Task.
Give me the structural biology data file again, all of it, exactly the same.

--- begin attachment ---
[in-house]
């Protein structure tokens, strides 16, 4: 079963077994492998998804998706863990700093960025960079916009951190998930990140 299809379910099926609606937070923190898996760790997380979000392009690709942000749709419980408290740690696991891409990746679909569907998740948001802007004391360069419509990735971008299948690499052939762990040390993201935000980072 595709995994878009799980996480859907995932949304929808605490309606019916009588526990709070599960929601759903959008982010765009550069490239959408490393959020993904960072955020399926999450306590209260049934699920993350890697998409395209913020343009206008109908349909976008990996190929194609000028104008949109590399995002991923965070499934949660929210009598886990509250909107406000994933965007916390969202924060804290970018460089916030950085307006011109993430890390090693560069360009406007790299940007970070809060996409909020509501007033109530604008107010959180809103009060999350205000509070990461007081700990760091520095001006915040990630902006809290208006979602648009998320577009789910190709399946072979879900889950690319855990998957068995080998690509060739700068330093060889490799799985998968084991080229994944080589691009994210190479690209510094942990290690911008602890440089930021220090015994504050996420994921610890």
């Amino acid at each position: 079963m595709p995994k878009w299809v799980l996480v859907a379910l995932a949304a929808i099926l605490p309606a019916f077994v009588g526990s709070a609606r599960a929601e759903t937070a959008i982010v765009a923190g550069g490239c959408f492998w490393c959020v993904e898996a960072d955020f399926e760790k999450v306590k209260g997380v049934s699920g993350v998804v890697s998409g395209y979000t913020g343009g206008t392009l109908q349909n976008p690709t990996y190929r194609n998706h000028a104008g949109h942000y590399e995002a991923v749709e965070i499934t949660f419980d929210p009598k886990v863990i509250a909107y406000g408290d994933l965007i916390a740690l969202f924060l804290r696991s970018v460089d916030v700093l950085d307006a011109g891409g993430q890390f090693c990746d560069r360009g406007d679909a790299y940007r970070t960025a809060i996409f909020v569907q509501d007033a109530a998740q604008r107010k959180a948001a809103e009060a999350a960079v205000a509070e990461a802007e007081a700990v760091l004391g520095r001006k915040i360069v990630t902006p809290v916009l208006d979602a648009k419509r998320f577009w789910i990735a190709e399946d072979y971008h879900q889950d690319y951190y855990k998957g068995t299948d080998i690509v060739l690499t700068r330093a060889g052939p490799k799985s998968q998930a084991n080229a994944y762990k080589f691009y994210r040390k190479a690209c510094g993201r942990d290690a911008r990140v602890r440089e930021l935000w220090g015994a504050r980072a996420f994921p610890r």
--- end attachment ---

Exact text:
[in-house]
């Protein structure tokens, strides 16, 4: 079963077994492998998804998706863990700093960025960079916009951190998930990140 299809379910099926609606937070923190898996760790997380979000392009690709942000749709419980408290740690696991891409990746679909569907998740948001802007004391360069419509990735971008299948690499052939762990040390993201935000980072 595709995994878009799980996480859907995932949304929808605490309606019916009588526990709070599960929601759903959008982010765009550069490239959408490393959020993904960072955020399926999450306590209260049934699920993350890697998409395209913020343009206008109908349909976008990996190929194609000028104008949109590399995002991923965070499934949660929210009598886990509250909107406000994933965007916390969202924060804290970018460089916030950085307006011109993430890390090693560069360009406007790299940007970070809060996409909020509501007033109530604008107010959180809103009060999350205000509070990461007081700990760091520095001006915040990630902006809290208006979602648009998320577009789910190709399946072979879900889950690319855990998957068995080998690509060739700068330093060889490799799985998968084991080229994944080589691009994210190479690209510094942990290690911008602890440089930021220090015994504050996420994921610890």
């Amino acid at each position: 079963m595709p995994k878009w299809v799980l996480v859907a379910l995932a949304a929808i099926l605490p309606a019916f077994v009588g526990s709070a609606r599960a929601e759903t937070a959008i982010v765009a923190g550069g490239c959408f492998w490393c959020v993904e898996a960072d955020f399926e760790k999450v306590k209260g997380v049934s699920g993350v998804v890697s998409g395209y979000t913020g343009g206008t392009l109908q349909n976008p690709t990996y190929r194609n998706h000028a104008g949109h942000y590399e995002a991923v749709e965070i499934t949660f419980d929210p009598k886990v863990i509250a909107y406000g408290d994933l965007i916390a740690l969202f924060l804290r696991s970018v460089d916030v700093l950085d307006a011109g891409g993430q890390f090693c990746d560069r360009g406007d679909a790299y940007r970070t960025a809060i996409f909020v569907q509501d007033a109530a998740q604008r107010k959180a948001a809103e009060a999350a960079v205000a509070e990461a802007e007081a700990v760091l004391g520095r001006k915040i360069v990630t902006p809290v916009l208006d979602a648009k419509r998320f577009w789910i990735a190709e399946d072979y971008h879900q889950d690319y951190y855990k998957g068995t299948d080998i690509v060739l690499t700068r330093a060889g052939p490799k799985s998968q998930a084991n080229a994944y762990k080589f691009y994210r040390k190479a690209c510094g993201r942990d290690a911008r990140v602890r440089e930021l935000w220090g015994a504050r980072a996420f994921p610890r």